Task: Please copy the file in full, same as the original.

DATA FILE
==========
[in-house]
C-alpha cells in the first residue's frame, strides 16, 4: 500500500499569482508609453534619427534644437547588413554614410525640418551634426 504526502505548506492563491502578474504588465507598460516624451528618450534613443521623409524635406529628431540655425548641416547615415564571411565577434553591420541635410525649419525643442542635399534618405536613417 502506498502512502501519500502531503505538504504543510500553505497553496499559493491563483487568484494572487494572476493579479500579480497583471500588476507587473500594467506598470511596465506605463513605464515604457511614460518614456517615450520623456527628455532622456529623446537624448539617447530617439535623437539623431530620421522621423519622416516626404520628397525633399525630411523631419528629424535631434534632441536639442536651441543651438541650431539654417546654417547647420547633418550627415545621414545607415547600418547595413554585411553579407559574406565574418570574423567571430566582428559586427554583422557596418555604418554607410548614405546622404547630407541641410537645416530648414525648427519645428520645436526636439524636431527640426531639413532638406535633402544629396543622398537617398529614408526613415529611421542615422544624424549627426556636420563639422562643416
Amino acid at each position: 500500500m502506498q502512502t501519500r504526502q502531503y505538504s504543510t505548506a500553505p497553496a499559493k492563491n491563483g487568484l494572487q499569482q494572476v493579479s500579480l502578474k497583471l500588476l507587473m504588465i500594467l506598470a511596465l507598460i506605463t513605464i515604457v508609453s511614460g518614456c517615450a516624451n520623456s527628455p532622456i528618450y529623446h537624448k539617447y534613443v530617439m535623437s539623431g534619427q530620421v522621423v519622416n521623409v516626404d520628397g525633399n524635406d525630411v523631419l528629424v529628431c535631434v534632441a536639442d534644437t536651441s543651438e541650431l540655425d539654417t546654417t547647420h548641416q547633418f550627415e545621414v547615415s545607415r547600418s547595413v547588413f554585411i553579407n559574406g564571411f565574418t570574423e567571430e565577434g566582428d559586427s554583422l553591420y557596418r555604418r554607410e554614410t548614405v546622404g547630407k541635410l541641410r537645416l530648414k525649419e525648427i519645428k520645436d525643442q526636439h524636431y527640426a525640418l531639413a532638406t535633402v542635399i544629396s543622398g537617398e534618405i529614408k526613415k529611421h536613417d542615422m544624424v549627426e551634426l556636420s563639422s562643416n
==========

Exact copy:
[in-house]
C-alpha cells in the first residue's frame, strides 16, 4: 500500500499569482508609453534619427534644437547588413554614410525640418551634426 504526502505548506492563491502578474504588465507598460516624451528618450534613443521623409524635406529628431540655425548641416547615415564571411565577434553591420541635410525649419525643442542635399534618405536613417 502506498502512502501519500502531503505538504504543510500553505497553496499559493491563483487568484494572487494572476493579479500579480497583471500588476507587473500594467506598470511596465506605463513605464515604457511614460518614456517615450520623456527628455532622456529623446537624448539617447530617439535623437539623431530620421522621423519622416516626404520628397525633399525630411523631419528629424535631434534632441536639442536651441543651438541650431539654417546654417547647420547633418550627415545621414545607415547600418547595413554585411553579407559574406565574418570574423567571430566582428559586427554583422557596418555604418554607410548614405546622404547630407541641410537645416530648414525648427519645428520645436526636439524636431527640426531639413532638406535633402544629396543622398537617398529614408526613415529611421542615422544624424549627426556636420563639422562643416
Amino acid at each position: 500500500m502506498q502512502t501519500r504526502q502531503y505538504s504543510t505548506a500553505p497553496a499559493k492563491n491563483g487568484l494572487q499569482q494572476v493579479s500579480l502578474k497583471l500588476l507587473m504588465i500594467l506598470a511596465l507598460i506605463t513605464i515604457v508609453s511614460g518614456c517615450a516624451n520623456s527628455p532622456i528618450y529623446h537624448k539617447y534613443v530617439m535623437s539623431g534619427q530620421v522621423v519622416n521623409v516626404d520628397g525633399n524635406d525630411v523631419l528629424v529628431c535631434v534632441a536639442d534644437t536651441s543651438e541650431l540655425d539654417t546654417t547647420h548641416q547633418f550627415e545621414v547615415s545607415r547600418s547595413v547588413f554585411i553579407n559574406g564571411f565574418t570574423e567571430e565577434g566582428d559586427s554583422l553591420y557596418r555604418r554607410e554614410t548614405v546622404g547630407k541635410l541641410r537645416l530648414k525649419e525648427i519645428k520645436d525643442q526636439h524636431y527640426a525640418l531639413a532638406t535633402v542635399i544629396s543622398g537617398e534618405i529614408k526613415k529611421h536613417d542615422m544624424v549627426e551634426l556636420s563639422s562643416n